The problems that surround diabetes “can put vulnerable women who have or who are prone to have this disease,” according to researcher in sociology of food Liliana Martinez.
The expert stressed that there is a little explored element of the consequences of the disease since “in many countries, access to health systems as well as the procurement of prevention care for chronic lifestyle diseases occur unevenly” .
“The consideration of the position of women as vulnerable subjects in this type of situation does not respond to purely biological issues but to ideologies that have a direct impact on the quality of life,” said Martinez on the occasion of World Diabetes Day, which It is celebrated on November 14.
Their argument is based on the lack of protection and access to health systems in people who are not engaged in formal economic activities (mostly women) according to an ideology in which women’s health is left in a second order of attention .
Martinez estimates that “the priority is given to those who have a paid activity.”
Given that this disease is closely related to lifestyle and involves daily actions that influence the physical and emotional well-being of people, it is denounced that in many cultures the role of women is relegated to the background and this “also It has consequences on your health. ”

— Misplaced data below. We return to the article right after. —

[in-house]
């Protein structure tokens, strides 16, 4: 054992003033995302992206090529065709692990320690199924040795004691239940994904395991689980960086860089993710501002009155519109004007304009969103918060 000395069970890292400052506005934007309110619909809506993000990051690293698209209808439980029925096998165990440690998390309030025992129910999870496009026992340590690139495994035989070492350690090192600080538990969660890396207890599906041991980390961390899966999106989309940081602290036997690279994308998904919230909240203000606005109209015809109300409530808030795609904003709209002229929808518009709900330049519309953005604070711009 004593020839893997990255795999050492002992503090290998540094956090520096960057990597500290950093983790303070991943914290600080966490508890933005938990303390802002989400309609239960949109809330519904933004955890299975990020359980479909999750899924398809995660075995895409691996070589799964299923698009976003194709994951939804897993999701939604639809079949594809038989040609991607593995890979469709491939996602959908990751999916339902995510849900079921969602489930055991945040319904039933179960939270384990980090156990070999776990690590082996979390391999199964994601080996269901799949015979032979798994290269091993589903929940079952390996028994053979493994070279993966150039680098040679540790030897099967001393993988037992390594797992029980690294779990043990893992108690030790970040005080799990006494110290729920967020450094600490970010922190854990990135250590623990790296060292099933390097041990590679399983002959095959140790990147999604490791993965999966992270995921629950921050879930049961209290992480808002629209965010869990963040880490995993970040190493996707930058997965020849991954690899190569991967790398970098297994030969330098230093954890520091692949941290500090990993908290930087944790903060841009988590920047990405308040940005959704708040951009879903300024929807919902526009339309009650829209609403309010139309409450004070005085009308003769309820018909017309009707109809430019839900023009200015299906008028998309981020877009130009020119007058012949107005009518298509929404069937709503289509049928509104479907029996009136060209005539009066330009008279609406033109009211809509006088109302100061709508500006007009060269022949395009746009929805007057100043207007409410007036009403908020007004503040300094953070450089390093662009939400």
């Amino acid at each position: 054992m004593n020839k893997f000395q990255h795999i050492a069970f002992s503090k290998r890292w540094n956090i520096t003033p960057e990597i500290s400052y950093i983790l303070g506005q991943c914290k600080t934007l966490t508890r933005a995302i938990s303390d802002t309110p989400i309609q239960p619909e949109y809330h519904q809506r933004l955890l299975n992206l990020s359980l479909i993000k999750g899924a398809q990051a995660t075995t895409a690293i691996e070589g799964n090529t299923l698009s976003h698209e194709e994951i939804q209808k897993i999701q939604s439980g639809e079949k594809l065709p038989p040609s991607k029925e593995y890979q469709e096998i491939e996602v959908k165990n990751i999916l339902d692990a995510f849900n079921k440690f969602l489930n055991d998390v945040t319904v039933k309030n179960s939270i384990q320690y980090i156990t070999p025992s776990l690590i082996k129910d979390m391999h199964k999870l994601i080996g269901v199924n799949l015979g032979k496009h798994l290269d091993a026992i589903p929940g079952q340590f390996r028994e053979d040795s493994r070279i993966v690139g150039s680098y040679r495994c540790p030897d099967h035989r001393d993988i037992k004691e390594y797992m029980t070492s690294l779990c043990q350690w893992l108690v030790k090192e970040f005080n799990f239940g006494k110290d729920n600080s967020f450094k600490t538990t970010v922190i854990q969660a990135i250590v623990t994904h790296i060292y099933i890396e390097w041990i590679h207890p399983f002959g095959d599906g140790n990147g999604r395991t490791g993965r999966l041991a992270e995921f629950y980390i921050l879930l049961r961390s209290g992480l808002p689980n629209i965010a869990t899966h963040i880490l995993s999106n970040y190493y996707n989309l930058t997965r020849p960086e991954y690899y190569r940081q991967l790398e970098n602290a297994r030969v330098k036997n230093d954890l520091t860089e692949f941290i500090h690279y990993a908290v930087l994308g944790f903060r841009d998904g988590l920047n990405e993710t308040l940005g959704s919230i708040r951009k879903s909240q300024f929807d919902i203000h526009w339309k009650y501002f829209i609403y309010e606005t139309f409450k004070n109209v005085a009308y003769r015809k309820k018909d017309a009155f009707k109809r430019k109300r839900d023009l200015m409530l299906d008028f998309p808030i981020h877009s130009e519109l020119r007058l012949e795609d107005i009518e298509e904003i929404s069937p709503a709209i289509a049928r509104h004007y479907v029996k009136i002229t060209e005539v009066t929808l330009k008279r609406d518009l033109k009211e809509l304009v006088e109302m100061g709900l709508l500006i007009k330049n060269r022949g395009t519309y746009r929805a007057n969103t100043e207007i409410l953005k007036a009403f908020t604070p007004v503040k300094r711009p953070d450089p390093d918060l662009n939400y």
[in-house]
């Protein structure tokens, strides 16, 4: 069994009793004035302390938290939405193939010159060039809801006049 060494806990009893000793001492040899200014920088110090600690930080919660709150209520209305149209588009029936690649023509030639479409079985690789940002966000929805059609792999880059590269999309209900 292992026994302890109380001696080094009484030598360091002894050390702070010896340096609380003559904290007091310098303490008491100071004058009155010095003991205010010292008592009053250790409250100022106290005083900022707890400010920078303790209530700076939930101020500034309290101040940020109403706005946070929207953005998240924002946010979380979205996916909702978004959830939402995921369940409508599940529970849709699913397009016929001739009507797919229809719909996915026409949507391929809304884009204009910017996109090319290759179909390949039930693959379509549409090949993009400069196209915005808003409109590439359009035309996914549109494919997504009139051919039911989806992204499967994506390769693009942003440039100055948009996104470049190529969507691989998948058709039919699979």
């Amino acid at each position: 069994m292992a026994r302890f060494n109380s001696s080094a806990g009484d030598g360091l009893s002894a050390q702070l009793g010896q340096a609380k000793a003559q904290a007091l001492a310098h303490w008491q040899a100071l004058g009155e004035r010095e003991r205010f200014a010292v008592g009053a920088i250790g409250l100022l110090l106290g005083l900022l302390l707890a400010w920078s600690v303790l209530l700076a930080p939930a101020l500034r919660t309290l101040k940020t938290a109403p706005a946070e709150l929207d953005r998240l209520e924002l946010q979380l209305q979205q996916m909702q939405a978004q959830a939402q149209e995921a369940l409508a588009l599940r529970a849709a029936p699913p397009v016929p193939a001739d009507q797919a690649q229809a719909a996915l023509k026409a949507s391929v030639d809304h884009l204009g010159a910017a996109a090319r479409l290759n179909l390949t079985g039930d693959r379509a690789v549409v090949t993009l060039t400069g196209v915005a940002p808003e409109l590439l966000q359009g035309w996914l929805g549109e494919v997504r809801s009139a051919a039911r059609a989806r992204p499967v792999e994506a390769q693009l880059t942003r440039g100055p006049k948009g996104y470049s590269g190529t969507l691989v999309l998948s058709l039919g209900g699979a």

“An example of this is how in some communities with vulnerable situations the best portion of food is reserved for the man in the house,” he said.
The role of “serving” assumed by women in some cultures means that their health can also be compromised.
Martínez proposes that the treatment of the disease not only include the physical part but “the whole social apparatus that exists behind”.
According to data from the National Health Survey (Ensanut) 2016, the prevalence of diabetes in Mexico went from 9.2% in 2012 to 9.4% in 2016, and – according to the National Institute of Statistics and Geography (Inegi) – in 2015 it claimed the lives of 98,521 people.
This disease is the leading cause of death in Mexico.